Ever wondered how we can measure methane emssions from the seafloor ? And ever wanted to steer a mini submarine remotely operating vehicle (ROV)? Well here´s your chance! Have look at this blog post on analyzing methane emissions using ROVs and you´re ready to embark!
The goal is to determine when the gas leak started and how the fluid flow systems work. With our research, we can contribute to a better understanding at what time methane from the seabed has released to the atmosphere and if more emissions have occurred while the climate of the past was changing.
We have been using ROVs to inspect the seafloor and sample carbonate crusts, gas bubbles released from the seafloor and surrounding sediments (Fig. 1).
The last area investigated is composed by two 2 small canyons where a lot of bacterial mats were observed (Fig. 2). These bacterial mats occur where the methane is in high concentration in sediments and represent a target for investigation on methane-influenced systems.
Two major tools are used in these environments to identify the past methane emissions, the carbonate crusts and push cores.The carbonate crusts precipitated because of the methane release, isotopes measured on these rocks inform about the date of emission and about the source of methane (Fig. 3 and 4).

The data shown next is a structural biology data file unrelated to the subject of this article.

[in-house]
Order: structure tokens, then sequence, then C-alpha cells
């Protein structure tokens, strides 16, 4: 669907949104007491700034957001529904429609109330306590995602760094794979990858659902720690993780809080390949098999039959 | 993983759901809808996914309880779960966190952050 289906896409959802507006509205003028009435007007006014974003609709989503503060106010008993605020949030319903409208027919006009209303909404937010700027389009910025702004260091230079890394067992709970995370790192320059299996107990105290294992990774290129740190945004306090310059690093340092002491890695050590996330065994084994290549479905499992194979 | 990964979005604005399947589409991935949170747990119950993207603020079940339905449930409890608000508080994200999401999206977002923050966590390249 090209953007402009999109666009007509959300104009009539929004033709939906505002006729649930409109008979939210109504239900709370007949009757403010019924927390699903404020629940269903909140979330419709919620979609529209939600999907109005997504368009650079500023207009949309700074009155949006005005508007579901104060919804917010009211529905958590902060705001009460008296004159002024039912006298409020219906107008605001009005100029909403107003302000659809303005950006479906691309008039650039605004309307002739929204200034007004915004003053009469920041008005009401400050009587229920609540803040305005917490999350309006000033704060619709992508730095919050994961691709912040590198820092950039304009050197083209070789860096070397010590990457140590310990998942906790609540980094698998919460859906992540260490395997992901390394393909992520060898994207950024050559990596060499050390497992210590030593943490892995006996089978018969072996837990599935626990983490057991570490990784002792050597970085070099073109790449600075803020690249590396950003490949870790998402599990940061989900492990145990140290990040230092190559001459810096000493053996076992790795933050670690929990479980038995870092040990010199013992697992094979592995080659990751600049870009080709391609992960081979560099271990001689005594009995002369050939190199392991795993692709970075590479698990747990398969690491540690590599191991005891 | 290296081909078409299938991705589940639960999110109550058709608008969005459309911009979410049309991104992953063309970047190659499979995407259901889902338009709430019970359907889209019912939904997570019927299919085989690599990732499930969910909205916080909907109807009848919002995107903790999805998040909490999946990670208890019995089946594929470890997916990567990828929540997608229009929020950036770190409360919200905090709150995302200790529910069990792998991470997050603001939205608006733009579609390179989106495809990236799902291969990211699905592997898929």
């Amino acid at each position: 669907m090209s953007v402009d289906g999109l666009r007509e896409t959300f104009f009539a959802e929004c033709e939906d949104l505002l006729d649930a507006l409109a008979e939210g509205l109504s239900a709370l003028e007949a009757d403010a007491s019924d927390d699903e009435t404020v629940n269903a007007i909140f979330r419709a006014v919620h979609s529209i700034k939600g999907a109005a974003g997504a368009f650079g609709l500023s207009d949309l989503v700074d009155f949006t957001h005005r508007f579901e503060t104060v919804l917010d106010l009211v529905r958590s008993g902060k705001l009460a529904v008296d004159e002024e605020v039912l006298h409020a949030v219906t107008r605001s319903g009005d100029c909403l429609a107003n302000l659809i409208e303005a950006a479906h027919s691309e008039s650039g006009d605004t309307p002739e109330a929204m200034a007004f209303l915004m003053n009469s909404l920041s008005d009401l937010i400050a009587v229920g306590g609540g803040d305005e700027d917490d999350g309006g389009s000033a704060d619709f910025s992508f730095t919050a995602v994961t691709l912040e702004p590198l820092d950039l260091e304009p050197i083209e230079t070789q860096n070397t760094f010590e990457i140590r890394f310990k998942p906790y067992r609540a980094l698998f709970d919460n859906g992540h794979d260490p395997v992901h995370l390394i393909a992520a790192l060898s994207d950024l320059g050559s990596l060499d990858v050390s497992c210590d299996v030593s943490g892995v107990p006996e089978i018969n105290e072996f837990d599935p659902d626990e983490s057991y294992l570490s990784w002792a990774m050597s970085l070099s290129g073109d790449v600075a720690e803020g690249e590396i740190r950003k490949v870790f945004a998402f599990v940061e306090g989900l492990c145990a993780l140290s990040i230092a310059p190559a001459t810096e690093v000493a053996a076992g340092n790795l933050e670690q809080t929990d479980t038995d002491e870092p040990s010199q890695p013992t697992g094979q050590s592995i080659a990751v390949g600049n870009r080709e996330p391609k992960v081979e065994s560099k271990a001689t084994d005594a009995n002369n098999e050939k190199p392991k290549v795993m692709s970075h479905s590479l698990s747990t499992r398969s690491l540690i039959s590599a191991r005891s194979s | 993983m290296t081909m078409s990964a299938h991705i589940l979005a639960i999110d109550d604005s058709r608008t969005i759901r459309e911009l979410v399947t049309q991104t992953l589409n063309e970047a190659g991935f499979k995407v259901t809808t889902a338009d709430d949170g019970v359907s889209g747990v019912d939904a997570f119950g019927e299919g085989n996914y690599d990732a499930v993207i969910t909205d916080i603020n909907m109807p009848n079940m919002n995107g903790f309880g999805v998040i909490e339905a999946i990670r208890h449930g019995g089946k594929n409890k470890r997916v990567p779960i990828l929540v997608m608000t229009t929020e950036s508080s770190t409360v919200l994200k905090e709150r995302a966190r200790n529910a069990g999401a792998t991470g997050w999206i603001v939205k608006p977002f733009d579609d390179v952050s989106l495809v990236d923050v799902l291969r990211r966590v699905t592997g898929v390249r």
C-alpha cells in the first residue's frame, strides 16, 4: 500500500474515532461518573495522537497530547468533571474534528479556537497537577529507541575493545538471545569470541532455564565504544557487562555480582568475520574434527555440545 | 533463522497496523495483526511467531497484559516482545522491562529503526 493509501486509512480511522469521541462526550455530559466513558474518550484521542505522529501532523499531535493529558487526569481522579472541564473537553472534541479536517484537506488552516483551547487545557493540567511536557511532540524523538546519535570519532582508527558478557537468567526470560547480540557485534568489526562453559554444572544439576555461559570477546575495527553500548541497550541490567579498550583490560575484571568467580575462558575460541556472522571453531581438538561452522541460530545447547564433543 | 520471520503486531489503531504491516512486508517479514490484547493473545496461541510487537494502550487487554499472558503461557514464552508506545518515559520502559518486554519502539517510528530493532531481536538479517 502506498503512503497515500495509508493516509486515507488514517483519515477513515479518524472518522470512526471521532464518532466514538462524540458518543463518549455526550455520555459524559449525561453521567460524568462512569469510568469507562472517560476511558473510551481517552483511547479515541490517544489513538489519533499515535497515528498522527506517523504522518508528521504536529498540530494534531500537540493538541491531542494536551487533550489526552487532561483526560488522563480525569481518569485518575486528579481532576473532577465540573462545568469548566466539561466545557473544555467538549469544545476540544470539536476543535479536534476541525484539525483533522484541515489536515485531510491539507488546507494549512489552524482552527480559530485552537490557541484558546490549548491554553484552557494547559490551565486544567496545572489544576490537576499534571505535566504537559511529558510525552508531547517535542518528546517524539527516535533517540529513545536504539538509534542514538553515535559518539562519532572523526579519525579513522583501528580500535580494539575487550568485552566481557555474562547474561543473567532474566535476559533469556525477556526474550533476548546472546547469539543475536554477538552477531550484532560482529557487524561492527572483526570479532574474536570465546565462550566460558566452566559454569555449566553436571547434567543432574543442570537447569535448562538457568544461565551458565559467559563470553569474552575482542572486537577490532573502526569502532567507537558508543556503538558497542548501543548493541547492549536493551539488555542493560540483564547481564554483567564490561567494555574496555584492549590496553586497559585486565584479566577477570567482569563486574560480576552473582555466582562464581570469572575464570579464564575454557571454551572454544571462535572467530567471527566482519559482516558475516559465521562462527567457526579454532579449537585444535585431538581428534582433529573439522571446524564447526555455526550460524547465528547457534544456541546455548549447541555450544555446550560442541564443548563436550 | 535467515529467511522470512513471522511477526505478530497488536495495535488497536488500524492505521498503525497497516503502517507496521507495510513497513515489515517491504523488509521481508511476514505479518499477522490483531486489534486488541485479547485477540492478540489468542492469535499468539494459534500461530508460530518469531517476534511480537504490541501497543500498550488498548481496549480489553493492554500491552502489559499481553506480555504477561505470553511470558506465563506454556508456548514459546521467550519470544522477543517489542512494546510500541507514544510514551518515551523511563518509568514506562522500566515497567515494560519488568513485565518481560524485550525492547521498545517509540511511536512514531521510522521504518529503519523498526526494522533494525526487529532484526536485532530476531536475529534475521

The push cores are sampled for porewater to trace geochemical processes related to fluid flow processes. Samples are also taken for gas measurements to determine the amount and its sources (Fig. 4). The response of the biological community on methane seepage is analyzed by means of planktonic and benthic foraminifera.
Dr. Pierre-Antoine Dessandier, post-doc researcher at CAGE, center for arctic gaz hydrate, climate and environment, university of Tromso, Norway wrote this blog post. After obtaining his PhD at Bordeaux university (France) in 2015 on micropaleontology, Pierre-Antoine moved to Tromso in Norway to continue his work on benthic foraminiferal ecology and paleo-environments. His main research interests are the use of benthic foraminifera as bio-indicators of climate change and methane emissions in the Arctic seas, using ecology of species and isotopic measurements. He is currently working on active methane seepages in the Barents Sea to reconstruct the chronolgy of the past methane emission and their link with climate change.